(a) In representing a client, a lawyer shallnot use means that have no substantial purpose other than to embarrass, delayor burden a third person, or use methods of obtaining evidence that violate thelegal rights of such a person.
(b) A lawyer who receives a document orelectronically stored information relating to the representation of the lawyer?sclient and knows or reasonably should know that the document or electronicallystored information was inadvertently sent shall promptly notify the sender.
 Responsibility to a client requires alawyer to subordinate the interests of others to those of the client, but thatresponsibility does not imply that a lawyer may disregard the rights of thirdpersons. It is impractical to catalogue all suchrights, but they include legal restrictions on methods of obtaining evidencefrom third persons and unwarranted intrusions into privileged relationships,such as the client-lawyer relationship.
 Paragraph (b) recognizes that lawyerssometimes receive a document or electronically stored information that was mistakenlysent or produced by opposing parties or their lawyers. A document orelectronically stored information is inadvertently sent when it is accidentlytransmitted, such as when an email or letter is misaddressed or a document orelectronically stored information is accidentally included with informationthat was intentionally transmitted. If a lawyer knows or reasonably should knowthat such a document or electronically stored information was sentinadvertently, then this Rule requires the lawyer to promptly notify the senderin order to permit that person to take protective measures. Whether the lawyeris required to take additional steps, such as returning or deleting thedocument or electronically stored information, is a matter of law beyond thescope of these Rules, as is the question of whether the privileged status of adocument or electronically stored information has been waived. Similarly, thisRule does not address the legal duties of a lawyer who receives a document orelectronically stored information that the lawyer knows or reasonably shouldknow may have been inappropriately obtained by the sending person. For purposesof this Rule, "document or electronically stored information "includes in addition to paper documents, e-mail and other forms of electronicallystored information, including embedded data (commonly referred to as?metadata?), that is subject to being read or put into readable form. Metadatain electronic documents creates an obligation under this Rule only if thereceiving lawyer knows or reasonably should know that the metadata wasinadvertently sent to the receiving lawyer.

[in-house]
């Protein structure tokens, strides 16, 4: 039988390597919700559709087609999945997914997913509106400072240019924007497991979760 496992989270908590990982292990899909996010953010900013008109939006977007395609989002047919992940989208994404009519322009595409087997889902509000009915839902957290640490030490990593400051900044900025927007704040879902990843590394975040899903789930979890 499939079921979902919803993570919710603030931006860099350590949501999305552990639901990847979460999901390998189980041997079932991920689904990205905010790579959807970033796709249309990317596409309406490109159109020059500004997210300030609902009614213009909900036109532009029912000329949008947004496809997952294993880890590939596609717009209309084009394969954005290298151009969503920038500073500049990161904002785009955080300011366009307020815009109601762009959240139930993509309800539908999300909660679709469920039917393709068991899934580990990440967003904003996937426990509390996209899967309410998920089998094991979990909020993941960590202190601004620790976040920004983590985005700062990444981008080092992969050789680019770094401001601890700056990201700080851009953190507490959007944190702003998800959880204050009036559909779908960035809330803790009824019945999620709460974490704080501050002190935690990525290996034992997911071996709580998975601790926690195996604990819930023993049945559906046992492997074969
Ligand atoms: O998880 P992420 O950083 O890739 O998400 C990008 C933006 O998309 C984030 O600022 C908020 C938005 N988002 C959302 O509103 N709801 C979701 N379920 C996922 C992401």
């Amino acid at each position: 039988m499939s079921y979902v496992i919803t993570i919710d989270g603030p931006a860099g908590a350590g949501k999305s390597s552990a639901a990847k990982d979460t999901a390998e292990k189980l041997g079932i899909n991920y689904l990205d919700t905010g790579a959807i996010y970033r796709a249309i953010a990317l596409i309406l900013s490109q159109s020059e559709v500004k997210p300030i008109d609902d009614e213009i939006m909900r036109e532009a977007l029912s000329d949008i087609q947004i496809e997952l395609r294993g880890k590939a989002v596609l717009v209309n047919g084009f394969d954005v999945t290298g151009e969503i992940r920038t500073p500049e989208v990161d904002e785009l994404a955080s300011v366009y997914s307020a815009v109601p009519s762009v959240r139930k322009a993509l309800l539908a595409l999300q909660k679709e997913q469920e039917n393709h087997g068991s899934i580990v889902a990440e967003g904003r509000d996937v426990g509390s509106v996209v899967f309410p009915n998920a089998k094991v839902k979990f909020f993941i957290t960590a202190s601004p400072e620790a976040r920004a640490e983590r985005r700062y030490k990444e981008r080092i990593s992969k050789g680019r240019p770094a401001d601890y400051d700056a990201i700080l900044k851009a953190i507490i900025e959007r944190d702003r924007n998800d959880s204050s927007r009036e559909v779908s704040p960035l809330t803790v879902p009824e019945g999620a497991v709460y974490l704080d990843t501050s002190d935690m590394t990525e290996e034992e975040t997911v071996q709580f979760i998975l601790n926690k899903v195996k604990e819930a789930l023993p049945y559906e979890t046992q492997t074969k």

Some lawyers may choose to return adocument or delete electronically stored information unread, for example, whenthe lawyer learns before receiving it that it was inadvertently sent. Where alawyer is not required by applicable law to do so, the decision to voluntarilyreturn such a document or delete electronically stored information is a matterof professional judgment ordinarily reserved to the lawyer. See Rules 1.2 and1.4.